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Posted at: Sep 9, 2017, 12:18 AM; last updated: Sep 9, 2017, 12:18 AM (IST)

Rise of the underdogs

Srishti Millicent
Amid online platforms, things are looking up for independent music in the country

Srishti Millicent

“Original music always finds its way to those looking for it and doesn’t need a handout from anyone,” says Kashif Iqbal, the lead guitarist of Bangalore-based rock band Parvaaz. When Iqbal says this, he speaks for all those who have wanted to stay away from the mould of popular Bollywood music and for all those who have stayed put through the ebb and flow.

The age of Indie and Indie-pop

Those were 1990s and a little revolution was underway in our homes. The notes that were making their way into the living rooms or bedrooms, or wherever the television was placed, were not screechy filmy numbers often accused of plagiarism. They were sounds inspired from world music, but Indianised for desi ears. That was Indian independent music, and it gave us our own icons.

A number of independent artists arrived on the scene with solo albums. ‘Indie-pop’ was discovered soon enough; never mind if the term was first used by British-Indian fusion band Monsoon in their 1981 EP release. In no time, the genre spread like a disease in the Asian continent, especially in India and Pakistan. Singer and song-writer Lucky Ali was a phenomenon and made his debut in the industry with Sunoh that featured his hit song ‘O Sanam’. The song bagged him Best Pop Vocalist Award at Channel V Viewers Awards in 1997. It was a feat in itself to be recognised as an individual artist and not a playback singer.

Shaan, singer and judge of singing reality shows like Voice of India and Sa Re Ga Ma Pa Lil Champs, too debuted in the music industry with solo albums like Loveology, Tanha Dil, Aksar and Tishnagi. Similarly, Euphoria and Strings were responsible for gifting Indie-rock music to the nation with their popular songs like ‘Maeri’ and ‘Dur’. The others who made their mark included Baba Sehgal, Bombay Vikings, Falguni Pathak, Alisha Chinoy; trailing them were bands like Viva and A Band of Boys. Few sustained their success. Indian Ocean is the only one still around.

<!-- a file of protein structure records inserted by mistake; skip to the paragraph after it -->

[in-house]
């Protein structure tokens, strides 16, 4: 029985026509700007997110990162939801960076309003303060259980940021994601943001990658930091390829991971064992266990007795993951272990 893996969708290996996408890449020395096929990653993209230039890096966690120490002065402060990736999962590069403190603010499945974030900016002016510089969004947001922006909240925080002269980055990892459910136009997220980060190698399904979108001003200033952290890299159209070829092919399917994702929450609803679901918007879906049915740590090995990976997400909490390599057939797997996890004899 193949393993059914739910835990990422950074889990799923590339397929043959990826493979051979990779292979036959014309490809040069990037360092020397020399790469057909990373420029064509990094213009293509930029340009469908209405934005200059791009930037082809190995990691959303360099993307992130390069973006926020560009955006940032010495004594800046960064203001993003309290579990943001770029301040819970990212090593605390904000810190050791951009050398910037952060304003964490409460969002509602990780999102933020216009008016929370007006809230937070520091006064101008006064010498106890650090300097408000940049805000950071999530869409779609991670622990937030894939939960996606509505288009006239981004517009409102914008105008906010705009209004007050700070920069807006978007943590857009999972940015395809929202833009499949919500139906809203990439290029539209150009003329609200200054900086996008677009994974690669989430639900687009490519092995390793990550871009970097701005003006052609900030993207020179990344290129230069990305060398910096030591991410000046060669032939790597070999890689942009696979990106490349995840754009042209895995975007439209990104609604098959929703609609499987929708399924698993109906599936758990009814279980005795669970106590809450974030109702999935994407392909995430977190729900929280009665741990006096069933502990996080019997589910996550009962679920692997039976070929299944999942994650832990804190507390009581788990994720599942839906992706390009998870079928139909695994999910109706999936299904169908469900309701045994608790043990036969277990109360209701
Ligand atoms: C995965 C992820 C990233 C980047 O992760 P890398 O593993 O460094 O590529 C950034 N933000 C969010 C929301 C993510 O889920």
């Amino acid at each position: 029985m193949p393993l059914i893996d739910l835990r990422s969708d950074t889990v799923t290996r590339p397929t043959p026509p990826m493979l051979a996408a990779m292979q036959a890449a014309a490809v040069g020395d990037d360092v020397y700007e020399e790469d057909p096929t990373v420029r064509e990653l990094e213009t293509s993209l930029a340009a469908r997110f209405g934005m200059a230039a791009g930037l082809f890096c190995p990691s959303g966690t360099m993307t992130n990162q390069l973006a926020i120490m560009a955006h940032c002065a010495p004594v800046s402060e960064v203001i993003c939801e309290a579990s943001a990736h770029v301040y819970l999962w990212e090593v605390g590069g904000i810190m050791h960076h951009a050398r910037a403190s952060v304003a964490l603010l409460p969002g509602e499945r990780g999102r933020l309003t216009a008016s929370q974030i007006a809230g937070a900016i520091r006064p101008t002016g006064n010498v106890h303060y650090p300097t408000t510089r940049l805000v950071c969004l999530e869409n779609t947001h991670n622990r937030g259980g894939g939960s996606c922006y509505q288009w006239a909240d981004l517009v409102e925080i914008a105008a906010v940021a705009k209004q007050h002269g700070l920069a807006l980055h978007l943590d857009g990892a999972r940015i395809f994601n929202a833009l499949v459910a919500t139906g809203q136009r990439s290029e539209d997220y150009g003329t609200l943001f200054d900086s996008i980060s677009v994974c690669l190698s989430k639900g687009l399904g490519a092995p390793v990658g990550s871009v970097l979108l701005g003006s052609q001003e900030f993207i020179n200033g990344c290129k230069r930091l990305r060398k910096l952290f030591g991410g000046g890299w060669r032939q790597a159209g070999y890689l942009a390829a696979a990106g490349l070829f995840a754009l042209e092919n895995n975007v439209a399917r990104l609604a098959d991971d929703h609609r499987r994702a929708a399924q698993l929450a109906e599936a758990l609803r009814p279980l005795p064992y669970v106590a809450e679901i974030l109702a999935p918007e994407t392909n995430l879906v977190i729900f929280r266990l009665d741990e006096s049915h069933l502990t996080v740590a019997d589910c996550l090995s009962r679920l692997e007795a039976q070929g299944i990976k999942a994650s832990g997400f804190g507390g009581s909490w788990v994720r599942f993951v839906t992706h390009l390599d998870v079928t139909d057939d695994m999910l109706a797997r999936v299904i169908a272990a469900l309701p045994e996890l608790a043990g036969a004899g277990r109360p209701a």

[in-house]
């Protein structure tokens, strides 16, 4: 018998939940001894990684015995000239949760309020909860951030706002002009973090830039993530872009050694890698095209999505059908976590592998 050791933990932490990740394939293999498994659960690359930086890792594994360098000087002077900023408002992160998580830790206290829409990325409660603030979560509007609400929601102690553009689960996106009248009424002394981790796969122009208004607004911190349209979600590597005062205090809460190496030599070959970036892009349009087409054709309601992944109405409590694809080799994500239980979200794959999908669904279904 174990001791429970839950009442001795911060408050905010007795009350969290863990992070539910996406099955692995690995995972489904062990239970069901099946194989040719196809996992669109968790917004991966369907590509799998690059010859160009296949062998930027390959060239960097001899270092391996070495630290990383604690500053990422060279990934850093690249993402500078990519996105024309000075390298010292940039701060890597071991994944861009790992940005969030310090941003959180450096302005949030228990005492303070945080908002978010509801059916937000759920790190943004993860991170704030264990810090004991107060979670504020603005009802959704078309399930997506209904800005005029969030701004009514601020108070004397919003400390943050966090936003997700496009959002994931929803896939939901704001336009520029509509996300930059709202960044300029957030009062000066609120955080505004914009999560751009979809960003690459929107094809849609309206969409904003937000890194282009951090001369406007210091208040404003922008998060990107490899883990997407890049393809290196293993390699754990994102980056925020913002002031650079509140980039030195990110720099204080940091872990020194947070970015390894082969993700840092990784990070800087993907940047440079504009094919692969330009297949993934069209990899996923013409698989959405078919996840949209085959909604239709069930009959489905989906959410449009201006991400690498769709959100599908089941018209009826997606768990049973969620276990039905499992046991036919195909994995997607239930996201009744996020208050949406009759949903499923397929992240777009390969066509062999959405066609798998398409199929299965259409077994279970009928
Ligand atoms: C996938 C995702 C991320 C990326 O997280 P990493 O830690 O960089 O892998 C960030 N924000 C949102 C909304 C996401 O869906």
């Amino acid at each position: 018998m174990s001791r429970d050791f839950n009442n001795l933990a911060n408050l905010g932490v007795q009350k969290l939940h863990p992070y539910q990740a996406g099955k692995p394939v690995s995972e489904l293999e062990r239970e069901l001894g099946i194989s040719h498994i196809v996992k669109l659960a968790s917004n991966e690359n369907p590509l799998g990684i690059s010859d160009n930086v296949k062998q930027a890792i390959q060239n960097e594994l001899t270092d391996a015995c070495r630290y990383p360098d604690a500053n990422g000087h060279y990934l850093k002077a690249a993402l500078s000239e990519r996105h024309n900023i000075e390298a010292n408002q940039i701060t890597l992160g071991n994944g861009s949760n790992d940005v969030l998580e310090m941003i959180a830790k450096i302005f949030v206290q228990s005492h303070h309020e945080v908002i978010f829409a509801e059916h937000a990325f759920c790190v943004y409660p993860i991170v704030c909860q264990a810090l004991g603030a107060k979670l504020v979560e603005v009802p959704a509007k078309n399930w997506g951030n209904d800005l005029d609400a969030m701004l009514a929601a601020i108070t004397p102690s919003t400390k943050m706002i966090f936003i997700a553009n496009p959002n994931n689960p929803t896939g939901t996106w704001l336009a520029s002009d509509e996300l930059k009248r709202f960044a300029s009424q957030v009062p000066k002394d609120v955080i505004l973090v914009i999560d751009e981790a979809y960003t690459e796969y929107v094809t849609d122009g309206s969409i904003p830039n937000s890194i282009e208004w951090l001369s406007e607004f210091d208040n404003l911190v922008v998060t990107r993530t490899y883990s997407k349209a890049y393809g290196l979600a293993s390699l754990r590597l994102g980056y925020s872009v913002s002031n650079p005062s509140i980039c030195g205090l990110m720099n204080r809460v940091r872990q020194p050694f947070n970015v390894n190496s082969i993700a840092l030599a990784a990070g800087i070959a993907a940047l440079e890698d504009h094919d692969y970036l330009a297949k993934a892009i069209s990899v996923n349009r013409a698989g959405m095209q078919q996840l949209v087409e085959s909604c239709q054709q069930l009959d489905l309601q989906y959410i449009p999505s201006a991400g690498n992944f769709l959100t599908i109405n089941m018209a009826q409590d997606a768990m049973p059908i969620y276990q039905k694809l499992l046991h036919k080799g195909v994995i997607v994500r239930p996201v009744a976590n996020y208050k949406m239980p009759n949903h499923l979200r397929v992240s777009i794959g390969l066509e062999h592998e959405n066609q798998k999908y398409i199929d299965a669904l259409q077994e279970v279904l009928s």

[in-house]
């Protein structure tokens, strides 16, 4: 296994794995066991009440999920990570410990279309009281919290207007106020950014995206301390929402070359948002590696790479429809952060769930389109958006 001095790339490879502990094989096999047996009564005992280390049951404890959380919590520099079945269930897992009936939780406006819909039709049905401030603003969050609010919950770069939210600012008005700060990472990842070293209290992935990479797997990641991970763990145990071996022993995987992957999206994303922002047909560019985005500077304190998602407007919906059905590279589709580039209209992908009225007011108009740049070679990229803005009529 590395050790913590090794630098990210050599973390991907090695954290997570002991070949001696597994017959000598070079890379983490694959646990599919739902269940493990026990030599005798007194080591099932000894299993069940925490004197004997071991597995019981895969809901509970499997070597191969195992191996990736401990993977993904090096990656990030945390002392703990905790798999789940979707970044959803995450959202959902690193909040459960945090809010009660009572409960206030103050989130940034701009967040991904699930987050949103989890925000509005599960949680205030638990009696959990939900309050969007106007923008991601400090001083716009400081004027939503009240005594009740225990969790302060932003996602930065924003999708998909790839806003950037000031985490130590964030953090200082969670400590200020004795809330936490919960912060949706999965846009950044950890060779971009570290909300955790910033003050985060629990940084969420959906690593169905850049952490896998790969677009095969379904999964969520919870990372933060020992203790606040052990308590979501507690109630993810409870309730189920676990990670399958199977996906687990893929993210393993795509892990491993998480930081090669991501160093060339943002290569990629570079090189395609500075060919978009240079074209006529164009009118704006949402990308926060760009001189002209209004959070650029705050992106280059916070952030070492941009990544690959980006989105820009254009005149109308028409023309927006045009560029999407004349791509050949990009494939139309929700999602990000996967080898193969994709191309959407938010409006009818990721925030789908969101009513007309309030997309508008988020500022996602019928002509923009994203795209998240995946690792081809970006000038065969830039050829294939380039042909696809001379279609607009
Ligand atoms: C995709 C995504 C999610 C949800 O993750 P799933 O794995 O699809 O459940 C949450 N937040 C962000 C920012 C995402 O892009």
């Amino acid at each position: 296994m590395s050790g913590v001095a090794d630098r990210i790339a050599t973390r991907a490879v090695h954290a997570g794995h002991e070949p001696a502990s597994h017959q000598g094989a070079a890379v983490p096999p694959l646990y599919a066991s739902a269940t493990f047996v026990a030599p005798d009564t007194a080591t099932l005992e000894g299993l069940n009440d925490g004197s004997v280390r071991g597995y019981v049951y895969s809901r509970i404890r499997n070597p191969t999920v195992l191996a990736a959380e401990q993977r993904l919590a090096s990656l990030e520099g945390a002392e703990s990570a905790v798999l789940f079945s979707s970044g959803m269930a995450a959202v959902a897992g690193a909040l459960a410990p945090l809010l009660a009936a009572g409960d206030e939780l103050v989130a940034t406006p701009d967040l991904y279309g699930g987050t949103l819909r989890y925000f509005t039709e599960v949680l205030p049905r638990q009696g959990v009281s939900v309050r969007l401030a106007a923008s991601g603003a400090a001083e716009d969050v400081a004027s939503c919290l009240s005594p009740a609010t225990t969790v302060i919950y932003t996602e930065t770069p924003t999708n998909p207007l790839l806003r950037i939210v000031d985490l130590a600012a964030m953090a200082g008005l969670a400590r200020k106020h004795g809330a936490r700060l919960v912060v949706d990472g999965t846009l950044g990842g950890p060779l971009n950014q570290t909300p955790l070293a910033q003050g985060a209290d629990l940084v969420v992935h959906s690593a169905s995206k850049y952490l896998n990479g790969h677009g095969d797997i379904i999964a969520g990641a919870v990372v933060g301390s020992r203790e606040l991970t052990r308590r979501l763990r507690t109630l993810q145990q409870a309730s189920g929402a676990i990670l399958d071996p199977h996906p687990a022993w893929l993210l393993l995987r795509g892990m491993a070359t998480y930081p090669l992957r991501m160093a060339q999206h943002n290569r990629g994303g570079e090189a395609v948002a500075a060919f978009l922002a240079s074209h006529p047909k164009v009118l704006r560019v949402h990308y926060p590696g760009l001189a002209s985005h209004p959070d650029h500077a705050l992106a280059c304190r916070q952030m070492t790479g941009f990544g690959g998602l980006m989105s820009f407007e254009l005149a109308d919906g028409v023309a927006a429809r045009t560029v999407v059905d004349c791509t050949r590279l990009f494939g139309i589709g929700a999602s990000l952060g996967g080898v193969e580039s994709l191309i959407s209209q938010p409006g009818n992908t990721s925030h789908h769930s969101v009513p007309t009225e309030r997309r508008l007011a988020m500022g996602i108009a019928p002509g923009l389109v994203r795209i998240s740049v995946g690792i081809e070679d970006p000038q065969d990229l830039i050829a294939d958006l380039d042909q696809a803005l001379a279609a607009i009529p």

And it died down

Indie-pop was soon to vanish, almost like a fad. Bollywood music reigned supreme and solo artists were no more able to create a market of their own. Today, while online platforms have ensured viewers and some bit of fame also, they are largely underrated.

Indian Ocean was founded in 1990 but gained recognition only in late 2000s. Artists like Parvaaz, Parekh & Singh, Prateek Kuhad, Madboy/Mink and Sandunes have been around for some time. They have had their share of hits on social media, some news in papers too, but what we know as ‘fame’ has eluded them. However, they are enthused to make themselves heard.

Helping them out are various music like MTV Indies and VH1, trying hard to promote Indie artists. Saavn, a mobile app dedicated to music, promotes independent artists by providing its users with Indie music playlists.

Parvaaz’s Kashif Iqbal says the independent music scene in India is quite vibrant now and many artists are getting a larger platform through the internet and social media. “Even a minute percentage of Bollywood films is incorporating independent music,” he says. 

However, Bollywood alone cannot be blamed for the plight of Indie artists. “I feel the masses crave for the kind of music that Bollywood provides in general. That is again a kind of ‘chicken or egg’ situation and is always up for debate. The fact that people’s attention spans have gone down is what hurts independent music more than anything else. We, at Parvaaz, firmly believe that good, original music always finds its way to deserving listeners and doesn’t need a handout from anyone. All Indie artists keep working towards that goal on a daily basis,” says Iqbal.

Similarly, Hari-Sukhmani, a duo from Chandigarh that plays Punjabi folk fused with ambient electronic music, shares insight into how the artists are still struggling to be discovered. “Fame and fortune are not the priorities of an artist. It is evolution, as a person, as a musician. Everything else is a byproduct. People in search of purely fame and fortune, who believe that they will get all of that through music, are not fulfilling their entire potential as artists,” they say.

No doubt Bollywood holds monopoly over the music industry. However, independent artists too deserve acknowledgment. Only then will new-age music flourish and you and I will have more to choose from, rather than going gaga over filmy songs or the Honey Singhs and Badshahs.


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